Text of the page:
The product of the mash-up of CSC and HPE Enterprise Services, DXC Technology, officially opened for business today.
Once the company's chairman and president Mike Lawrie rang the bell at the New York Stock Exchange, the world's third largest solution provider came into existence.
With 170,000 global employees, US$25 billion in annual sales, and 6000 enterprise and public sector clients across 70 countries, DXC today commenced its first official day of trading at US$69.20 per share.
Launch events followed each other like dominos across the globe, underpinned by an aggressive advertising campaign intended to introduce the world to the new brand.
DXC is "ideally suited to meeting the needs of a rapidly changing technology marketplace", according to Lawrie.
The company is positioning itself as a leader in emerging technologies to reinvigorate the "sort of tired" CSC and HPE ES brands. It says it wants to "lead the digital disruption cycle".
The IT services industry is "fundamentally changing", Lawrie said, moving away from the all-encompassing, multi-year projects that traditionally accounted for much of CSC and HPE Enterprise Services' business.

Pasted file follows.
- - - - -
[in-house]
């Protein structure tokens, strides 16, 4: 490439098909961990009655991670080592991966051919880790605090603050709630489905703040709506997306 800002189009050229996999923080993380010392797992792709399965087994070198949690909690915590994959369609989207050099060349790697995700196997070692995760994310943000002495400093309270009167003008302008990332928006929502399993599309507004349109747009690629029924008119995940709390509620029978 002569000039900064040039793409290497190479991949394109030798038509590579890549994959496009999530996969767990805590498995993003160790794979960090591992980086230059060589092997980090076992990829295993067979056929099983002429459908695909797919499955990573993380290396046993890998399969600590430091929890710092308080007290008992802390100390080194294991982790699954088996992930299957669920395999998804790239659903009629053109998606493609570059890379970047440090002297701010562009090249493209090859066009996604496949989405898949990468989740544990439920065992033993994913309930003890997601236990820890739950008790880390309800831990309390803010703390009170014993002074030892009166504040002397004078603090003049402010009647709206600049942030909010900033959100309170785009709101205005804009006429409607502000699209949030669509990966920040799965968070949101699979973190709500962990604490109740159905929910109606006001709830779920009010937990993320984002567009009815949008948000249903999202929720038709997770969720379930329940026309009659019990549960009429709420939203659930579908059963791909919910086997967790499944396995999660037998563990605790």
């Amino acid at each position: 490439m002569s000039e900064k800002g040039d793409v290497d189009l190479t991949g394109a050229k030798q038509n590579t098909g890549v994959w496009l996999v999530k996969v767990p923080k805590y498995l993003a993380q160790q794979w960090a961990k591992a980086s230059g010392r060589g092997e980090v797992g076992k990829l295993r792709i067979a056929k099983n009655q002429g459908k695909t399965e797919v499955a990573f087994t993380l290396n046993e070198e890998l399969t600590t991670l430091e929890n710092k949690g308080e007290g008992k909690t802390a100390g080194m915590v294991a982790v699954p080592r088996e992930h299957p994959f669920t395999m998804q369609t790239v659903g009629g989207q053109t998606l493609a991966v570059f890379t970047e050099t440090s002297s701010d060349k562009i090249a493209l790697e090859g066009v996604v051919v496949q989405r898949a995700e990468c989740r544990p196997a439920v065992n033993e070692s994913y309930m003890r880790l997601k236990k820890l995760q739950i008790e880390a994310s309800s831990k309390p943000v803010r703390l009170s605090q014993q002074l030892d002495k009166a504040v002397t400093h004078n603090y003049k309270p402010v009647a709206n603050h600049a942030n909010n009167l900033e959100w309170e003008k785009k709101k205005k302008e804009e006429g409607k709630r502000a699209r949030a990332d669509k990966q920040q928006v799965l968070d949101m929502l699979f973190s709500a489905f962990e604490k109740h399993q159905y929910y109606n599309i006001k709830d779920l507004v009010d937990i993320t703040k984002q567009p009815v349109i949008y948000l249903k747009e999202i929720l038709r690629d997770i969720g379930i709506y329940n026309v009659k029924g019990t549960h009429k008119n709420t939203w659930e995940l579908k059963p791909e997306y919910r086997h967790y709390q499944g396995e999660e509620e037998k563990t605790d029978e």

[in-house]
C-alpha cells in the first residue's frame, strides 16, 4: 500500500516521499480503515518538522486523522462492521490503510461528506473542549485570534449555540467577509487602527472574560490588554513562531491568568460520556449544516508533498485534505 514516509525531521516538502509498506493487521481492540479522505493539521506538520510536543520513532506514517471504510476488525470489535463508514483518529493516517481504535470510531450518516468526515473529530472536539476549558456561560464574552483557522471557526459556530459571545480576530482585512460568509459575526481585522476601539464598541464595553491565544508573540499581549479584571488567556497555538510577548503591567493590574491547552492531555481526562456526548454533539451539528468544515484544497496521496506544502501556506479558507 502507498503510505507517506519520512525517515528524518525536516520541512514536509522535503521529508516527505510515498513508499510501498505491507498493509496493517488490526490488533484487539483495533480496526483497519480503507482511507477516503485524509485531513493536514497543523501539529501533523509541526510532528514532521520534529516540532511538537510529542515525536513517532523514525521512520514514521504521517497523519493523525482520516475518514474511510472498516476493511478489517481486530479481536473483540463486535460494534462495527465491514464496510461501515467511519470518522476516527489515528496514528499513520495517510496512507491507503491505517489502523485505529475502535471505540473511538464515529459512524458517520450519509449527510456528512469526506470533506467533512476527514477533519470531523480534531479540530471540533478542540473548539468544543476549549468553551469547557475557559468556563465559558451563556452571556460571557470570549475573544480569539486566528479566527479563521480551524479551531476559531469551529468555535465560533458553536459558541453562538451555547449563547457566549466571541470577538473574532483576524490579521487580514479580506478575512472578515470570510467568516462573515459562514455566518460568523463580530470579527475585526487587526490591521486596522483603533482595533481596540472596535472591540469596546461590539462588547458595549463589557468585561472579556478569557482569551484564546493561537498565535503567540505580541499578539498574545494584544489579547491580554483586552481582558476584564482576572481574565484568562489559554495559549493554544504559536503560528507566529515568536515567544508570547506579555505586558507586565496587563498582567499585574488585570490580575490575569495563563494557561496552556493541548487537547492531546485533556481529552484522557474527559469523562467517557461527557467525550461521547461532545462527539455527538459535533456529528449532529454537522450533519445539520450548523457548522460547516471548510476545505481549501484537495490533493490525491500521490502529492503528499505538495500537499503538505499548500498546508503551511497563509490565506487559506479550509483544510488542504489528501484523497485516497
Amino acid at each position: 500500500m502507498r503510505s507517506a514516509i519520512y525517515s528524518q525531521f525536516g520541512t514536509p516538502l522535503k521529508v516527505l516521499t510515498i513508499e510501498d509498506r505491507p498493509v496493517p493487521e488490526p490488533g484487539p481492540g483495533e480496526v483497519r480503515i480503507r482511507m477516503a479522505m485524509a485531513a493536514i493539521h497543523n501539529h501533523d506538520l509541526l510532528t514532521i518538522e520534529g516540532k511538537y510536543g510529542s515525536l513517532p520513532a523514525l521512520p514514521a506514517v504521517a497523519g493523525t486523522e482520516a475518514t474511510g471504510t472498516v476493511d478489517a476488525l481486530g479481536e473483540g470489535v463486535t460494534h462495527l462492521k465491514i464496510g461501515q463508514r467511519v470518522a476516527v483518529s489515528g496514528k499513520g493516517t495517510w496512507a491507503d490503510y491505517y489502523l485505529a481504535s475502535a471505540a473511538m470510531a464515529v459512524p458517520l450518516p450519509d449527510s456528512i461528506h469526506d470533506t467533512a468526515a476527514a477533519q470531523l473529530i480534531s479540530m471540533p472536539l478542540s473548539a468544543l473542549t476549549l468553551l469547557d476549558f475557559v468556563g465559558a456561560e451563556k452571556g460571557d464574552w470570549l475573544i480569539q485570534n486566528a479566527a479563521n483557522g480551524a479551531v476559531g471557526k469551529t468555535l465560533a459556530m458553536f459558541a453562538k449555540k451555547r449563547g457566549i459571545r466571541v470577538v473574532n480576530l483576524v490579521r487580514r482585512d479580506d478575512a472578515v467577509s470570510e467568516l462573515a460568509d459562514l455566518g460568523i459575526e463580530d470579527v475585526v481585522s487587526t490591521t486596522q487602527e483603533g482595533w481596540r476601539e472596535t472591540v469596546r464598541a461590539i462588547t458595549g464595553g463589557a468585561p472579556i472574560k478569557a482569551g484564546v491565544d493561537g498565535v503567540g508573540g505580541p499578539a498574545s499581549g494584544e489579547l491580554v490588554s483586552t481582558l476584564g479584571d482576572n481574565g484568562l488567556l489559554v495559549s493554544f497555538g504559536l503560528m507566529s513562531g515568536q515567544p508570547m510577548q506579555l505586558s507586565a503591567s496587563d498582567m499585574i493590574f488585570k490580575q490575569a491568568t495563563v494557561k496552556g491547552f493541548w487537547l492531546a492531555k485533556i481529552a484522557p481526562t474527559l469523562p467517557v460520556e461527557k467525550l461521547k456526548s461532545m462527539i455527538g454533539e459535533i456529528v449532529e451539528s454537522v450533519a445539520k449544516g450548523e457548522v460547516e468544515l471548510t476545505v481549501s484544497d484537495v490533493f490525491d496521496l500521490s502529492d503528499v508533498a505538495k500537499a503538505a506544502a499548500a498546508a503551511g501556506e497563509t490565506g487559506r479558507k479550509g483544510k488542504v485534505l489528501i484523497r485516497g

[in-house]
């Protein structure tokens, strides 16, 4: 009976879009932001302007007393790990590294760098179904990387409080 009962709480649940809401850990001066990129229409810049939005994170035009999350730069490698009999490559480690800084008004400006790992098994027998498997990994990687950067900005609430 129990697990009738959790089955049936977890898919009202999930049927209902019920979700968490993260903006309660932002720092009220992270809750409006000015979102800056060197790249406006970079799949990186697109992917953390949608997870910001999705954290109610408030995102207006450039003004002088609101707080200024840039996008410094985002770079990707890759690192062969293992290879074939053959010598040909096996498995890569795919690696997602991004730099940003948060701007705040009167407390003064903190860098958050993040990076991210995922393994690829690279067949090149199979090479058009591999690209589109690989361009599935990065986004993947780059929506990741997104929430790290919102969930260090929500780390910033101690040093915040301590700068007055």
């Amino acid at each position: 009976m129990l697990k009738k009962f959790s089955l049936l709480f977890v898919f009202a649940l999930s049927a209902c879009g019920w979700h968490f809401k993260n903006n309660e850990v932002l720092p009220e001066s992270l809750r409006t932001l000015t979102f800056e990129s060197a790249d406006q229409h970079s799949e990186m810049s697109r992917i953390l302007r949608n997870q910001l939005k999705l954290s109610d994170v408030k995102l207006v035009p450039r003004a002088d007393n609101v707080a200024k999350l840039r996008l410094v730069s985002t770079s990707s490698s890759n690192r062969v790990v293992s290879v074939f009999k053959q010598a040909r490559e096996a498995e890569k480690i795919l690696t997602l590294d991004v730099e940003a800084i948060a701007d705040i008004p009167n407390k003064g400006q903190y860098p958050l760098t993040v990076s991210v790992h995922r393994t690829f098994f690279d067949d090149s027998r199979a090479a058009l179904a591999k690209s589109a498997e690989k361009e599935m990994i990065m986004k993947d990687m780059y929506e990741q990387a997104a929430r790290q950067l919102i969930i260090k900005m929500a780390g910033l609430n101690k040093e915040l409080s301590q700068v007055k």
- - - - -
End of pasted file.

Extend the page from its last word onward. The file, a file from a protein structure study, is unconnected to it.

"Our goal is to produce greater value for clients, partners and shareholders, along with compelling career opportunities for our people," Lawrie said.
It said its traditional IT business, which makes up three quarters of the overall group, will likely shrink by as much as 7 percent annually as the company shifts towards digital technologies.
Only half of its employees will work in traditional IT roles by mid 2020, DXC forecast.
Its digital business - currently the smallest in the DXC portfolio - is expected to grow by as much as 30 percent annually, thanks partially to a US$500 million investment made by CSC in the past two years, and planned tuck-in acquisitions that will expand its digital product suite, DXC told investors [pdf].
Overall, DXC is aiming for US$24 billion in group revenue in its first year of operation, and revenue growth of 4 percent by 2020.
It is targeting US$1 billion in cost savings in the first year of operations, predominantly from workforce optimisation and US$300 million worth of supply chain efficiencies.
The company will also slash its 15,000-strong supplier list in half by 2020, cut costs from contract labour, and reduce its data centre and facilities footprint.